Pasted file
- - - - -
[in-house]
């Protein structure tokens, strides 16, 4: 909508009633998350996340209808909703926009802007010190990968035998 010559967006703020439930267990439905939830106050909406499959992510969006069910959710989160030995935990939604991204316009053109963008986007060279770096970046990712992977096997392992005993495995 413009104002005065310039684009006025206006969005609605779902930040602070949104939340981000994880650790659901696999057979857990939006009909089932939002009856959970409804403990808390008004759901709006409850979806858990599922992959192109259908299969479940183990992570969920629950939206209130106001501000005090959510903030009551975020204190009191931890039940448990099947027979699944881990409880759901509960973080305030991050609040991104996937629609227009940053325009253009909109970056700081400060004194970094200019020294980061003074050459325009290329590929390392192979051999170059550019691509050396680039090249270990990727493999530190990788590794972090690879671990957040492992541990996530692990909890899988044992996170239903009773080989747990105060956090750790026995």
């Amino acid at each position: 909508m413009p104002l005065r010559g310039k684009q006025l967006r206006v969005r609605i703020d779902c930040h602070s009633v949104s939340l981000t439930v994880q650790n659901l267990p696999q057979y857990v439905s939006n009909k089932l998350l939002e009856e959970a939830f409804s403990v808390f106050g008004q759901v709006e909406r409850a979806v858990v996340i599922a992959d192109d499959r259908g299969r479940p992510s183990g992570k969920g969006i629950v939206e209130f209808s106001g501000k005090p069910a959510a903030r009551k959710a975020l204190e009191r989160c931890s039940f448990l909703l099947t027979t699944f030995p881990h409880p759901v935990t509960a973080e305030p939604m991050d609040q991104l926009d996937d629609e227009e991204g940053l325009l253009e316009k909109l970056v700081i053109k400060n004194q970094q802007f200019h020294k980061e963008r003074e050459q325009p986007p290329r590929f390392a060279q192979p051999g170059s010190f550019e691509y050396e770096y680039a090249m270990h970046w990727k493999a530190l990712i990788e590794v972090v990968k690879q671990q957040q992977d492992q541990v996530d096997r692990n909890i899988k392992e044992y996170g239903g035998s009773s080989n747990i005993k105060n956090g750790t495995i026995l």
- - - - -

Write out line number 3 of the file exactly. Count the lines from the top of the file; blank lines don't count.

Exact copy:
């Amino acid at each position: 909508m413009p104002l005065r010559g310039k684009q006025l967006r206006v969005r609605i703020d779902c930040h602070s009633v949104s939340l981000t439930v994880q650790n659901l267990p696999q057979y857990v439905s939006n009909k089932l998350l939002e009856e959970a939830f409804s403990v808390f106050g008004q759901v709006e909406r409850a979806v858990v996340i599922a992959d192109d499959r259908g299969r479940p992510s183990g992570k969920g969006i629950v939206e209130f209808s106001g501000k005090p069910a959510a903030r009551k959710a975020l204190e009191r989160c931890s039940f448990l909703l099947t027979t699944f030995p881990h409880p759901v935990t509960a973080e305030p939604m991050d609040q991104l926009d996937d629609e227009e991204g940053l325009l253009e316009k909109l970056v700081i053109k400060n004194q970094q802007f200019h020294k980061e963008r003074e050459q325009p986007p290329r590929f390392a060279q192979p051999g170059s010190f550019e691509y050396e770096y680039a090249m270990h970046w990727k493999a530190l990712i990788e590794v972090v990968k690879q671990q957040q992977d492992q541990v996530d096997r692990n909890i899988k392992e044992y996170g239903g035998s009773s080989n747990i005993k105060n956090g750790t495995i026995l």